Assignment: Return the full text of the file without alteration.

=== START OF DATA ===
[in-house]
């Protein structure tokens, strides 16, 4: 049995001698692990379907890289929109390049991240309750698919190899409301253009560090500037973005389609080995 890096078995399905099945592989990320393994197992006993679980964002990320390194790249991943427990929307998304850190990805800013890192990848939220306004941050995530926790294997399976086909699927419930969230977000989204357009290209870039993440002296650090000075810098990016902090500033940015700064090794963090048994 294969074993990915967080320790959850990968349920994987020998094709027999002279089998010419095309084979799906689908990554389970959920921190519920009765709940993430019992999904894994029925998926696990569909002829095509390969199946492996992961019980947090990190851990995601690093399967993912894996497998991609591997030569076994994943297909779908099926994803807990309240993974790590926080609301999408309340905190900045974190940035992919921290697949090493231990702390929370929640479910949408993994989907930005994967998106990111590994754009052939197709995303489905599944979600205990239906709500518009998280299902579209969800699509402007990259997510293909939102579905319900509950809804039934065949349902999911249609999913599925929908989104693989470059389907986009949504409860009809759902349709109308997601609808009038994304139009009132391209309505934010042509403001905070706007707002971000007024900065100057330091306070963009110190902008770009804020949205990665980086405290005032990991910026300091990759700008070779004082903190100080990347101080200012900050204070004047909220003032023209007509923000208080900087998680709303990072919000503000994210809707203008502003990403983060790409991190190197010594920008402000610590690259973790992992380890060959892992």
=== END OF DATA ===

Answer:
[in-house]
């Protein structure tokens, strides 16, 4: 049995001698692990379907890289929109390049991240309750698919190899409301253009560090500037973005389609080995 890096078995399905099945592989990320393994197992006993679980964002990320390194790249991943427990929307998304850190990805800013890192990848939220306004941050995530926790294997399976086909699927419930969230977000989204357009290209870039993440002296650090000075810098990016902090500033940015700064090794963090048994 294969074993990915967080320790959850990968349920994987020998094709027999002279089998010419095309084979799906689908990554389970959920921190519920009765709940993430019992999904894994029925998926696990569909002829095509390969199946492996992961019980947090990190851990995601690093399967993912894996497998991609591997030569076994994943297909779908099926994803807990309240993974790590926080609301999408309340905190900045974190940035992919921290697949090493231990702390929370929640479910949408993994989907930005994967998106990111590994754009052939197709995303489905599944979600205990239906709500518009998280299902579209969800699509402007990259997510293909939102579905319900509950809804039934065949349902999911249609999913599925929908989104693989470059389907986009949504409860009809759902349709109308997601609808009038994304139009009132391209309505934010042509403001905070706007707002971000007024900065100057330091306070963009110190902008770009804020949205990665980086405290005032990991910026300091990759700008070779004082903190100080990347101080200012900050204070004047909220003032023209007509923000208080900087998680709303990072919000503000994210809707203008502003990403983060790409991190190197010594920008402000610590690259973790992992380890060959892992």